You do not need a Facebook account to download from ScribD, or for that matter, from Dropbox.

      1. CB

        I followed your link………..to FB. That’s what I’m talking about. ScribD requires a FB account. Dropbox is sign up. What are you talking about?

        1. Guy Fawkes

          Scribd does not require a FB account. Neither does Dropbox. Jesus. I thought people on this site were the more intelligent of the online community?

          1. Skaperen

            Scribd requires a signup, at FB, or elsewhere, or their own site. This is contrary to being “off the grid”. The document should have been placed on a site that covers their costs through non-tracking advertising.

          2. Francois T


            “Then you obviously haven’t read any of the site’s content.”

            For people like you who’s looking for intelligent readers and content, there’s always newsmax.com and michellemalkin.com…

      2. CB

        And in any case, why are you defending? My objection is with Strike Debt. Or any of the FB/twitter/livestream/linkedin/etc devotees who assume EVERYBODY uses [fill in the blank]. No, everybody doesn’t. Quite a few everybodies. Maybe some of these groups would get wider audiences if they understood that.

        1. Yves Smith Post author

          1. I put the document on ScribD. And you do NOT need FB to download, I have no FB account and I can UPLOAD, fer Chrissakes. And as LucyLulu points out, look at the bottom of the image in the post, you can download from there.

          2. You can also download from Dropbox (the link in the text, “here”).

          Again, I repeat, I have no idea what you are talking about.

          1. Bob Haugen

            > Again, I repeat, I have no idea what you are talking about.

            What people are talking about is the most visible Download button on Scribd, the first one you come to, which does require either a FB account or a Scribd signup process.

            Thank you and LucyLulu for providing and pointing out other options, but what CB was talking about was obvious to me when I followed the Scribd link.

          2. LucyLulu

            When it comes to computers and the internet, there is always more than one way to skin a cat. Usually at least three or four. If at first you don’t succeed…. if you try again, you’ll improve your computer literacy, and soon alternative paths will become intuitive.

            My apologies to my fellow feline afficionados for the gruesome analogy.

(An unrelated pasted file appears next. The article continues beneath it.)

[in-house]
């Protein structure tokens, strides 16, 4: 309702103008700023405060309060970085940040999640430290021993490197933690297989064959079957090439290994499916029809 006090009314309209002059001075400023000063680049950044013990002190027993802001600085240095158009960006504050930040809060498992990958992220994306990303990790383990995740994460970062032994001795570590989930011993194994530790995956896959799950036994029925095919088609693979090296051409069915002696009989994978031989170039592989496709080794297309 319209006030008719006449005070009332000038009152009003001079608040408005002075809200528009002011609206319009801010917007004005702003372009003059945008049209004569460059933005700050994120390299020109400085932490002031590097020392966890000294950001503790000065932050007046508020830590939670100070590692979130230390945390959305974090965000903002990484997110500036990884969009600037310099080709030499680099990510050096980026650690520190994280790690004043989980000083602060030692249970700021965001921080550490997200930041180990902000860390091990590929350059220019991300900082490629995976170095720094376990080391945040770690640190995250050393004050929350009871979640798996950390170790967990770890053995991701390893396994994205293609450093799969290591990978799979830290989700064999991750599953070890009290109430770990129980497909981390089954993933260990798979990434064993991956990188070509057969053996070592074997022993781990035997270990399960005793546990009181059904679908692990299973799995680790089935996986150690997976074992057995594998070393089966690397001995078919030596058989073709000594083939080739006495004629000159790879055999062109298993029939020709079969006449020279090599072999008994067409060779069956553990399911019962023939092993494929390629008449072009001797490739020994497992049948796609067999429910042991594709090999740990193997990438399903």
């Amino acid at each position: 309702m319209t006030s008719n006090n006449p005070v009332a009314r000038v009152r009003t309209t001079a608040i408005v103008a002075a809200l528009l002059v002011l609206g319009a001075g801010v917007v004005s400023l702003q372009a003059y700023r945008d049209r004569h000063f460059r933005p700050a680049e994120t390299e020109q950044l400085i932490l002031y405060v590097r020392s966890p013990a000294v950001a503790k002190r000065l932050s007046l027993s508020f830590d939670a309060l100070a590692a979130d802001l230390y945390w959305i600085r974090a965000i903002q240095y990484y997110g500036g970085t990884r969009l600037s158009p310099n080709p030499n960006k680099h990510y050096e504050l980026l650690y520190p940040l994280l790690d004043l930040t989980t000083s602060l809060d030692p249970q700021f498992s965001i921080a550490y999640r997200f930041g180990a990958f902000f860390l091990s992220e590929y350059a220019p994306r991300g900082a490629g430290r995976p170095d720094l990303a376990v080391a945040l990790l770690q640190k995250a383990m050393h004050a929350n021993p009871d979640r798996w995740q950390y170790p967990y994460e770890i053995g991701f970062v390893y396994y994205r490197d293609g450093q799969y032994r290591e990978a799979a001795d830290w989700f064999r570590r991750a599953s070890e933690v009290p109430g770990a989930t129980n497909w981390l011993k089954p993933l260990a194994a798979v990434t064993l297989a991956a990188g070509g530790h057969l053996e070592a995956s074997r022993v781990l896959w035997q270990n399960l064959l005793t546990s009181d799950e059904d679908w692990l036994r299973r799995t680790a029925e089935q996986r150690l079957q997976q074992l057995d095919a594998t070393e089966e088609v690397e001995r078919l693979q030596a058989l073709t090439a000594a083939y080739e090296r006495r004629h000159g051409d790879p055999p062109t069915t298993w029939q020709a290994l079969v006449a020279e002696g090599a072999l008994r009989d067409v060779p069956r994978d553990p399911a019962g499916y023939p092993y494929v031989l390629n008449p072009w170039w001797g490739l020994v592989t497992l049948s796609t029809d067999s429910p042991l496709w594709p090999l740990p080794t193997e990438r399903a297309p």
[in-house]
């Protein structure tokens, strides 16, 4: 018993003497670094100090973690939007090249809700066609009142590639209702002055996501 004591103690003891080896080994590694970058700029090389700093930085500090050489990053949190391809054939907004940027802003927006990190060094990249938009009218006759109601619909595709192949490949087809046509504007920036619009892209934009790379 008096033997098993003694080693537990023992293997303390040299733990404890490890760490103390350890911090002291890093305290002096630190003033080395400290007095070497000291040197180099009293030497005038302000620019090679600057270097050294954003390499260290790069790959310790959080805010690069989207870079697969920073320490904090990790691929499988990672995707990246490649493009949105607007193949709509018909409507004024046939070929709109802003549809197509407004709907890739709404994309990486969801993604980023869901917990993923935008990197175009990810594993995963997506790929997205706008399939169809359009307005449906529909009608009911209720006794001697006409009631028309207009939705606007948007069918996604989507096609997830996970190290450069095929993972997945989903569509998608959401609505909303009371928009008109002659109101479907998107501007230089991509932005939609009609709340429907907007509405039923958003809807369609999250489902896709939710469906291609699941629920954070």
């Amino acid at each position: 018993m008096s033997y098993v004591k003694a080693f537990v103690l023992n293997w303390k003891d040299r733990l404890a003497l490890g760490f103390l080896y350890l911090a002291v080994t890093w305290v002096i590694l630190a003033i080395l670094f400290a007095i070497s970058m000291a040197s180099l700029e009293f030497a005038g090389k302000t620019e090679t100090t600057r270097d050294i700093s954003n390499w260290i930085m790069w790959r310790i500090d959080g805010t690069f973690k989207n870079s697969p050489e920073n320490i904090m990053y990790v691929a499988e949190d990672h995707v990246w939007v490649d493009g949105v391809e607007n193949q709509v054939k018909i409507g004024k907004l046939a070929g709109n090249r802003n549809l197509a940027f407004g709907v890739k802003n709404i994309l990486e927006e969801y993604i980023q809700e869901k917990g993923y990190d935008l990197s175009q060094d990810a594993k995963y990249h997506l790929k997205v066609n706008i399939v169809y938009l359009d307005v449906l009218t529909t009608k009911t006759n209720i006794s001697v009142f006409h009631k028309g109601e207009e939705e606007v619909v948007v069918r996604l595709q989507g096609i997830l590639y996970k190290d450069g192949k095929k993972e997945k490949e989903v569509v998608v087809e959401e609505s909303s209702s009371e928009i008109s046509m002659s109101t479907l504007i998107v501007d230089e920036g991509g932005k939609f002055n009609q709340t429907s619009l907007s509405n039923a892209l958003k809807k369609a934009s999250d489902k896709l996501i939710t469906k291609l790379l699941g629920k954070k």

3. Skaperen

        Aside from the “going around the signup” link someone posted, scribd still requires a signup somewhere, if even their own site. The principle of being “off grid” also means not doing signups at these sites. Uploading to another site that covers their costs through non-tracking advertising would be a good thing to do. That, or just post the “go around” link directly.

        While I do support being “off grid”, I do not support things like theft or illegal activities. A “go around” link probably isn’t theft as they certainly could, if competent, block access making no such link workable. So since it does work, it’s probably legal, but I cannot say for sure. If in doubt, don’t use it, and look for the manual to appear on file shoring (no doubt it will).

  3. Middle Seaman

    Just downloaded the manifesto without difficulty. It makes me proud to see, through this post, such a serious work/contribution. We have to start to resist. Hopefully, civil disobedience will suffice. Although, since 50% of the population votes for complete and utter crazies, I doubt we can avoid less peaceful means.

      1. Fred Fnord

        Goodness, yes. That tactic sure is making the US a better place. I mean, if fewer people had done that in 2000, we might have had a president who believed global warming was an actual important issue, and then where would we have been?

  4. alex

    Lets see, the authors know the law, they know personal finance, they know these things in a practical boots-on-the-ground way, and they write well. They sound very dangerous. I like that. Bonus points if they wear shirts and ties.

  5. Norman

    An educated mind, is a dangerous mind. We may be witnessing the start of the revolution that has to happen. Whether it’s a peaceful one, without the usual violence, remains to be seen. Those who are complacent, will be on the losing end of things, especially if it gets hot, as it surely will with the attitude[s] prevelent today in the political arena.

  6. citalopram

    This is excellent. Educating consumers on the most important weapon in their arsenal is great. Thanks for posting this.

  7. docG

    How earnest. How sad. The document looks like one of those legal “agreements” we are expected to endorse (after claiming we’ve read them) anytime we download software. No one’s going to read it, and whoever does read it is going to feel overwhelmed, so what’s the point?

    There is only one way to undermine a system so firmly entrenched as this one. Encourage it to destroy itself. So if it’s promoting obscene and ultimately self destructive lending practices, then push that tendency to an extreme by borrowing even more. Borrow to the hilt! But do it in an organized, coordinated way, via an organization like OWS.

    Instead of occupying Wall St. for the umpteenth time, why not occupy the student loan offices in every College and University in the country? But instead of staging protests, stage borrow-ins. Encourage all students to borrow to the hilt, borrow way more than anyone could ever be expected to pay back. But do it en masse. Let the system choke on its own excess!

    For details, see: http://amoleintheground.blogspot.com/2012/07/consume-mass-quantities.html

    1. Yves Smith Post author

      You are operating from yesterday’s playbook.

      You apparently missed the coordinated paramilitary crackdowns in 17 cities on OWS encampments. If you don’t think they’d do the same to students on campuses (with a little delay as the politics are negotiated with the educational institutions in question) you are smoking something very strong.